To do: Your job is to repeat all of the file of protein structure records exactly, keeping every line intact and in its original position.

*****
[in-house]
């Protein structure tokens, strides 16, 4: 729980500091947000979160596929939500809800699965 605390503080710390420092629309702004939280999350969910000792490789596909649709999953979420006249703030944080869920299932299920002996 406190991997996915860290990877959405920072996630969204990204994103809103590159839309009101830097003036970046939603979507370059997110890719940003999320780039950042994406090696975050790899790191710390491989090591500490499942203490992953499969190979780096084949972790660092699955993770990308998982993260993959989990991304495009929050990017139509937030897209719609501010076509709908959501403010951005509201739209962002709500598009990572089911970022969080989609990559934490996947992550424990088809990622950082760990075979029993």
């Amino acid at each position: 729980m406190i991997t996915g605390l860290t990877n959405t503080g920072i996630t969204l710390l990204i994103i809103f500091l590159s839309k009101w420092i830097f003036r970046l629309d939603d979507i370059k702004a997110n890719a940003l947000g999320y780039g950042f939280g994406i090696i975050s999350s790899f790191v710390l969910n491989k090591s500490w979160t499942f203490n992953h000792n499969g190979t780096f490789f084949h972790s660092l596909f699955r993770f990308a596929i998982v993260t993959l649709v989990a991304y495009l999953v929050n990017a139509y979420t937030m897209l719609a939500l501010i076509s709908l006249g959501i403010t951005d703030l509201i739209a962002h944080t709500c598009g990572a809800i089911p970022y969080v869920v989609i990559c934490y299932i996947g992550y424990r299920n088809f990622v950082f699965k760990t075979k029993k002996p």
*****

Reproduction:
[in-house]
């Protein structure tokens, strides 16, 4: 729980500091947000979160596929939500809800699965 605390503080710390420092629309702004939280999350969910000792490789596909649709999953979420006249703030944080869920299932299920002996 406190991997996915860290990877959405920072996630969204990204994103809103590159839309009101830097003036970046939603979507370059997110890719940003999320780039950042994406090696975050790899790191710390491989090591500490499942203490992953499969190979780096084949972790660092699955993770990308998982993260993959989990991304495009929050990017139509937030897209719609501010076509709908959501403010951005509201739209962002709500598009990572089911970022969080989609990559934490996947992550424990088809990622950082760990075979029993």
């Amino acid at each position: 729980m406190i991997t996915g605390l860290t990877n959405t503080g920072i996630t969204l710390l990204i994103i809103f500091l590159s839309k009101w420092i830097f003036r970046l629309d939603d979507i370059k702004a997110n890719a940003l947000g999320y780039g950042f939280g994406i090696i975050s999350s790899f790191v710390l969910n491989k090591s500490w979160t499942f203490n992953h000792n499969g190979t780096f490789f084949h972790s660092l596909f699955r993770f990308a596929i998982v993260t993959l649709v989990a991304y495009l999953v929050n990017a139509y979420t937030m897209l719609a939500l501010i076509s709908l006249g959501i403010t951005d703030l509201i739209a962002h944080t709500c598009g990572a809800i089911p970022y969080v869920v989609i990559c934490y299932i996947g992550y424990r299920n088809f990622v950082f699965k760990t075979k029993k002996p």